- The Washington Times - Saturday, October 5, 2019

The much-anticipated resumption of stalled nuclear negotiations with North Korea got off to a rocky start Saturday, with Pyongyang saying talks had collapsed within hours, while U.S. officials claimed there were “good discussions” and expressed hope for another round later this month.

The State Department quickly pushed back Saturday evening at a North Korean statement that the working-level talks in Sweden “broke down” because the American delegation had shown up “empty-handed.”

“The early comments from the DPRK delegation do not reflect the content or the spirit of today’s eight-and-a-half hour discussion,” the State Department said in a statement. “The U.S. brought creative ideas and had good discussions with its DPRK counterparts.”

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“The U.S. delegation previewed a number of new initiatives,” the statement said, asserting that the goal was to “make progress” on the basic agreement reached in Singapore last year between President Trump and North Korean leader Kim Jong Un to pursue denuclearization of the Korean peninsula.

The State Department’s statement came after North Korean nuclear negotiator Kim Myong-gil had offered an entirely different take during an appearance Saturday in front of the North Korean Embassy on the outskirts of Stockholm after holding talks with his American counterpart, U.S. Special Envoy for North Korea Stephen Biegun.

“The negotiation did not live up to our expectations and broke down. I am very displeased,” Mr. Kim said, according to a report on his comments by South Korea’s Yonhap News Agency. “It is entirely because the U.S. has not discarded its old stance and attitude that the negotiation this time failed to produce any results.”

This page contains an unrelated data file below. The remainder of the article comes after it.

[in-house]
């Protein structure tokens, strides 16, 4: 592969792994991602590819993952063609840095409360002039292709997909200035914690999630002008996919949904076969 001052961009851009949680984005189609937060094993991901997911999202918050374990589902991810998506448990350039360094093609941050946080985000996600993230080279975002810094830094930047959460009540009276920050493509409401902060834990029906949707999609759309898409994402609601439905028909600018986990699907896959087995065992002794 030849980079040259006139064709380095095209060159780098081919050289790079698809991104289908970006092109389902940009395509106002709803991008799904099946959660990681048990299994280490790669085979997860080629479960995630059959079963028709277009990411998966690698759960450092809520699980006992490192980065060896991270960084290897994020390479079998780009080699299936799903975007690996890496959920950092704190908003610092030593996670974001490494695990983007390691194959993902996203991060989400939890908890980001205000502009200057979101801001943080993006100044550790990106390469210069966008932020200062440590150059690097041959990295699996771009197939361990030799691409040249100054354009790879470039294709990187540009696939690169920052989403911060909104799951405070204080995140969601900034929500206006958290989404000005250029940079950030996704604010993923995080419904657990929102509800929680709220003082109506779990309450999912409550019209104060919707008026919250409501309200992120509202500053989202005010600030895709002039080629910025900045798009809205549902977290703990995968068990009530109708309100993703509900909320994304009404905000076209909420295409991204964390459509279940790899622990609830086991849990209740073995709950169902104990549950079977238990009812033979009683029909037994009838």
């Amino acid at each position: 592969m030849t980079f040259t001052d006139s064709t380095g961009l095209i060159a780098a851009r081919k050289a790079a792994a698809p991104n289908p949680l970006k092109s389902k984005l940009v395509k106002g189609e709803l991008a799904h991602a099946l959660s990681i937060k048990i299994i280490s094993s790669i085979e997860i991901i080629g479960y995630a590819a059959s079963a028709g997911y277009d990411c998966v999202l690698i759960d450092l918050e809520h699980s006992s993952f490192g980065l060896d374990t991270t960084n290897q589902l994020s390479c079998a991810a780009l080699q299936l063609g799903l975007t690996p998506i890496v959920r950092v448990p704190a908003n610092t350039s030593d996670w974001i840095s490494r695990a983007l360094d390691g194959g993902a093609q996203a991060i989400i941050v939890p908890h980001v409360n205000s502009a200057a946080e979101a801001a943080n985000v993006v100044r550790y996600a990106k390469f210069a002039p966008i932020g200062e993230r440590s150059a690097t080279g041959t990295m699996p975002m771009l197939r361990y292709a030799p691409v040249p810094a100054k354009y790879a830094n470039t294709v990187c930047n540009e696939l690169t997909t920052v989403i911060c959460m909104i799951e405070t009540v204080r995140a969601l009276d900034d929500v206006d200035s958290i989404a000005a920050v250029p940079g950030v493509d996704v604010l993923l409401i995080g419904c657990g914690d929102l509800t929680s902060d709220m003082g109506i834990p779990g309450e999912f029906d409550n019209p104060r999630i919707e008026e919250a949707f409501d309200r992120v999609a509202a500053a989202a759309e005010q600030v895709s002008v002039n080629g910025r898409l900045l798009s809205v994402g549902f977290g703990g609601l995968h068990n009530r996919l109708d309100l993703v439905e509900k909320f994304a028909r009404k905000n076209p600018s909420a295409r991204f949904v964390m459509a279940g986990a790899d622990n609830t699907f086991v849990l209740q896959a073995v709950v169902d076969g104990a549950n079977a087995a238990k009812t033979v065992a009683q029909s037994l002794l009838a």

Saturday’s talks in Sweden marked the first time the two sides have engaged in in-depth working-level talks since negotiations broke down in February during at a second summit that Mr. Trump had with Kim Jong Un in Hanoi, Vietnam.

The Hanoi talks collapsed over Mr. Kim’s demand that the U.S. deliver sweeping sanctions relief in exchange for only a partial dismantling of his nuclear arsenal. The North Korean leader’s posture at the time was widely seen to be a response to an apparent all-or-nothing offer put forward by the American side in Hanoi.

Analysts have said the U.S. officers were likely to embrace more of a “step-by-step” approach at this weekend’s working-level talks in Sweden and see what the North Korean side brought to the table in response.

But the North’s negotiator Kim Myong-gil claimed Saturday that the talks “did not live up to [Pyongyang’s] expectations and broke down.”

“I am very displeased,” he said. “It is entirely because the U.S. has not discarded its old stance and attitude that the negotiation this time failed to produce any results.”

U.S. officials were frustrated by the remark.

“The United States and the [North Korea] will not overcome a legacy of 70 years of war and hostility on the Korean Peninsula through the course of a single Saturday,” the State Department said in its statement. “These are weighty issues, and they require a strong commitment by both countries. The United States has that commitment.”

The statement also said the U.S. side had indicated at the end of Saturday’s talks that it seeks to hold another round in Stockholm in two weeks.

It was not clear Saturday night whether the North Korean side plans to show up.

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